Fort Lauderdale attorneys won a $2.2 million verdict in an unusually fast-paced tobacco wrongful-death trial.
The Kelley/Uustal plaintiffs team secured the win after seven trial days, including the jury’s deliberation, lead attorney Eric Rosen said. Hundreds of tobacco cases filed after the Florida Supreme Court disbanded the Engle statewide class action a decade ago are still winding their way through the court system, and each trial typically takes three to four weeks.
The July trial against R.J. Reynolds Tobacco Co. included just a few witnesses from each side, Rosen said. The plaintiffs attorneys decided to try to keep the testimony of a tobacco historian to less than two days, focusing only on a handful of “smoking-gun documents” to argue the tobacco industry designed cigarettes to be addictive, he said.
Plaintiffs counsel believed a more consolidated trial would be more respectful of jurors’ time without changing the outcome.
“I can’t stand listening to someone do a three-, four-hour direct examination of somebody,” Rosen said. “You’re going to lose that interest.”
Rosen and colleagues Kimberly Wald and Josiah Graham represented Bertie Thomas, whose husband, Marvin, died of cancer in 1992. It was Graham’s first case for the firm after a star turn on the ABC reality show “The Bachelorette,” which required him to fly to Los Angeles for a weekend mid-trial to film the “Men Tell All” episode. When the verdict came down July 28, Graham told his nearly 23,000 Instagram followers that fighting for clients like Thomas was why he became a lawyer.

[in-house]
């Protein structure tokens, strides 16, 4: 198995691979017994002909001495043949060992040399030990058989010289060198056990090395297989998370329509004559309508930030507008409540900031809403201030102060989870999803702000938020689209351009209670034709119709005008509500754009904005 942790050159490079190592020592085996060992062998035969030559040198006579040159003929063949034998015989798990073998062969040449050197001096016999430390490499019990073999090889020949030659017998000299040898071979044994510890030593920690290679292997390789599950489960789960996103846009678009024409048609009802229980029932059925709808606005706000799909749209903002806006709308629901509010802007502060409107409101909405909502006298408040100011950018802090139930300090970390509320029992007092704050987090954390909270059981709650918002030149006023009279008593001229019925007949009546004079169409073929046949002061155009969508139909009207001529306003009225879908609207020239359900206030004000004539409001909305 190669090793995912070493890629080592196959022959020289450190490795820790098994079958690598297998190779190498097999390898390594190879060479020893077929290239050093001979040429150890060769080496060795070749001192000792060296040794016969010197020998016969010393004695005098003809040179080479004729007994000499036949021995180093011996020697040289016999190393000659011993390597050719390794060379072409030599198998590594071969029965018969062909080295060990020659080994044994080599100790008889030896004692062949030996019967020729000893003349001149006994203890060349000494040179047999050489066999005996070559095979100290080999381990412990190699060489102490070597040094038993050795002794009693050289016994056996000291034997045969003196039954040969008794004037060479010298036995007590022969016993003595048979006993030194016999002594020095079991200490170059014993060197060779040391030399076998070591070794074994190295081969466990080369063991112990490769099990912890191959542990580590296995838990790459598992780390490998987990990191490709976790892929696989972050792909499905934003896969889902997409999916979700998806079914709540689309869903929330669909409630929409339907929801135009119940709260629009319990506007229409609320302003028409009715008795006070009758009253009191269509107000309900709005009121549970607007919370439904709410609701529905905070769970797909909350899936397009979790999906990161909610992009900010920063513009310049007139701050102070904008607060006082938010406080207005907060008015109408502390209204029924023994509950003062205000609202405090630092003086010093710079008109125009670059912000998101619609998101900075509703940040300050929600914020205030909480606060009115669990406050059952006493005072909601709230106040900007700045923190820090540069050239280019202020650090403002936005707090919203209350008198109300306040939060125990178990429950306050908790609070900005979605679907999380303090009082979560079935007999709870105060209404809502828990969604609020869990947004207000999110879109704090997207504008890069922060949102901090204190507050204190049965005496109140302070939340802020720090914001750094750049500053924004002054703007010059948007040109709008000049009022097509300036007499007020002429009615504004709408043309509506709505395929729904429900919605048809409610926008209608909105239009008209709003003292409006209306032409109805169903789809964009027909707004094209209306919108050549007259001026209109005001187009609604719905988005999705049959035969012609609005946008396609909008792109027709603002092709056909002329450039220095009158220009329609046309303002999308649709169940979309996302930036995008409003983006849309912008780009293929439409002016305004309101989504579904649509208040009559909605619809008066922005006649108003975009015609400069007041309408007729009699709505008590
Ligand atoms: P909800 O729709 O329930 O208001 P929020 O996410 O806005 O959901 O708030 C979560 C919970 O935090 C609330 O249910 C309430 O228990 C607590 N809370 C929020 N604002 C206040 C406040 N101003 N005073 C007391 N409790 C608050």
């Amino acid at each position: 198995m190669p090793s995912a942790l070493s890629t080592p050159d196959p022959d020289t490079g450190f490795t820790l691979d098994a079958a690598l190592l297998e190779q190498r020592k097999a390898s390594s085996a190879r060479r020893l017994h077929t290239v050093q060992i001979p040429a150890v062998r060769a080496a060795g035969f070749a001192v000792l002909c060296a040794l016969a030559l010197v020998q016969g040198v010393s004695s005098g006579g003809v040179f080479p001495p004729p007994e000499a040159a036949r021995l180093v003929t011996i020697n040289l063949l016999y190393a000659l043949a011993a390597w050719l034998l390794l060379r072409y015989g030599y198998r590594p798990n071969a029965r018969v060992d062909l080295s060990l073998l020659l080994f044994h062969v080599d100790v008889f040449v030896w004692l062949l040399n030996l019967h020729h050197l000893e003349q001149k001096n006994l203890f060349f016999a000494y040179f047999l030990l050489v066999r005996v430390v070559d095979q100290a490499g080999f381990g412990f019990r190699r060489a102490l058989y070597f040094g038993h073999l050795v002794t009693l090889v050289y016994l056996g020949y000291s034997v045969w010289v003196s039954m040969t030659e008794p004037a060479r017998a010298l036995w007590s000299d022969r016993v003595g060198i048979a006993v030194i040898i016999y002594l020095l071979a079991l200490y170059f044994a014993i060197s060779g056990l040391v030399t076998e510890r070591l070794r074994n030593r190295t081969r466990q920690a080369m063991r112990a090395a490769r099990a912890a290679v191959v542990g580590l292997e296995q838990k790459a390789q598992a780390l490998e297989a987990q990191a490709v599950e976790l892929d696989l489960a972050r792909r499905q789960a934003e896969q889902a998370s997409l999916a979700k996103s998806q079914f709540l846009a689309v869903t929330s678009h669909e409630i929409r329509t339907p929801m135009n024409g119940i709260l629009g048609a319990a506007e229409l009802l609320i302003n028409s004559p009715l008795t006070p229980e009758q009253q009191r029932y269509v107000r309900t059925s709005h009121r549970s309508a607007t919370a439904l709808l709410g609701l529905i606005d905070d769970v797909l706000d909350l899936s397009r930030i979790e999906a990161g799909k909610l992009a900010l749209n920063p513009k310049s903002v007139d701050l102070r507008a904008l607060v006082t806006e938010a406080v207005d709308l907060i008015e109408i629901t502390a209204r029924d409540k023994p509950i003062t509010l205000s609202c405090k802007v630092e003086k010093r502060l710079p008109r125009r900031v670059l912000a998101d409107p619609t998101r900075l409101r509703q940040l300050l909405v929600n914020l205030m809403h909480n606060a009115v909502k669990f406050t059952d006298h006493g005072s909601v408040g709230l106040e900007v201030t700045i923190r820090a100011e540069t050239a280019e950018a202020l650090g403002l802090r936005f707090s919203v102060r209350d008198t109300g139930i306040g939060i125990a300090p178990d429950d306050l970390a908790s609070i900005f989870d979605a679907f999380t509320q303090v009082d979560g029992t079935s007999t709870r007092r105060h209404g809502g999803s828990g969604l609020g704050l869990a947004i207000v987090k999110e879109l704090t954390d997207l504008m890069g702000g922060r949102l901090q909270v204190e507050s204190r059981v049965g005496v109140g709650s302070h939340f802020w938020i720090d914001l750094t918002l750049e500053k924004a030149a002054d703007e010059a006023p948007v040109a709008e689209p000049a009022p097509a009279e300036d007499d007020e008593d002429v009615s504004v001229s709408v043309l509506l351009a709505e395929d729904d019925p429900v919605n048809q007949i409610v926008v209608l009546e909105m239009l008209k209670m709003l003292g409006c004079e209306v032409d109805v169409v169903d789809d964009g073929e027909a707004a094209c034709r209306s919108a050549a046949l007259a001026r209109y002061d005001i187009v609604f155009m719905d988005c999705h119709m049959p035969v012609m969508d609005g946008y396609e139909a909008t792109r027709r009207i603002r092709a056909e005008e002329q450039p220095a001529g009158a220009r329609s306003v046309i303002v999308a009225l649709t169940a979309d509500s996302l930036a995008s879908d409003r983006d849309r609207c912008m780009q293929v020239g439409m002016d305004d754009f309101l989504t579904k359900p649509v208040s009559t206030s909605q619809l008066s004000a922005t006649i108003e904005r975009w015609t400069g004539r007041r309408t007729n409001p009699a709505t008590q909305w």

“Her husband suffered a horrible death by the hands of one of the country’s biggest corporations,” he wrote under a photo of the 81-year-old plaintiff and the attorneys. “Her husband was a black man from the rural South with a 10th-grade education and she, a black woman with a sixth-grade education. However, this did not deter the jury from seeing their humanity and worth.”
Marvin Thomas smoked two packs of cigarettes a day for four decades, Rosen said. The plaintiffs attorneys argued smoking caused the throat cancer listed on his death certificate as the disease that killed him.
R.J. Reynolds’ attorneys argued some medical records showed Thomas had tongue cancer, which can be caused by human papillomavirus. The defense lawyers from King & Spalding and GrayRobinson told jurors it was HPV, not smoking, that led to Thomas’ death.
Although smoking rates have declined enough that HPV is now the leading cause of tongue cancer, smoking was the top cause in the 1990s, Rosen said. The plaintiffs team argued Thomas, who had been with his wife since they were teenagers, did not have the sexually-transmitted disease.
“The truth was that he had no risk factors for human papillomavirus,” Rosen said.
The defense also argued Thomas was not addicted to cigarettes. Plaintiffs counsel argued he tried and failed to quit smoking numerous times.
In the end, the jury came back with a $4 million verdict, assigning 45 percent of the liability to Thomas to bring the award down to $2.2 million. Jurors decided smoking-related throat cancer was the cause of Thomas’ death but declined to award punitive damages.
R.J. Reynolds does not comment on litigation as a matter of policy. The company filed post-trial motions asking the judge to toss the verdict or to hold a new trial.
The company argued Broward Circuit Judge John Murphy failed to give the jurors an Allen charge informing them of their right not to agree after they submitted a question indicating they needed clarity on two questions because they could not all agree.
Plaintiffs attorneys also made improper statements about child-focused cigarette ads that aired before Thomas was born and when he was an adult, R.J. Reynolds argued.
“There is no evidence that Mr. Thomas ever saw any youth marketing campaign … much less that he saw them while he was a youth,” the attorneys argued.
Case: Vanessa Fay Thomas v. R.J. Reynolds Tobacco Co.
Case No.: CACE07036432
Filing date: Dec. 27, 2007
Verdict date: July 28, 2017
Judge: Broward Circuit Judge John Murphy
Plaintiffs attorneys: Eric Rosen, Kimberly Wald and Josiah Graham, Kelley/Uustal, Fort Lauderdale
Defense attorneys: Philip Green and W. Ray Persons, Atlanta, Cory Hohnbaum, Charlotte, North Carolina, King & Spalding; Eric Lundt and Robert Weill, GrayRobinson, Fort Lauderdale
Verdict amount: $2.2 million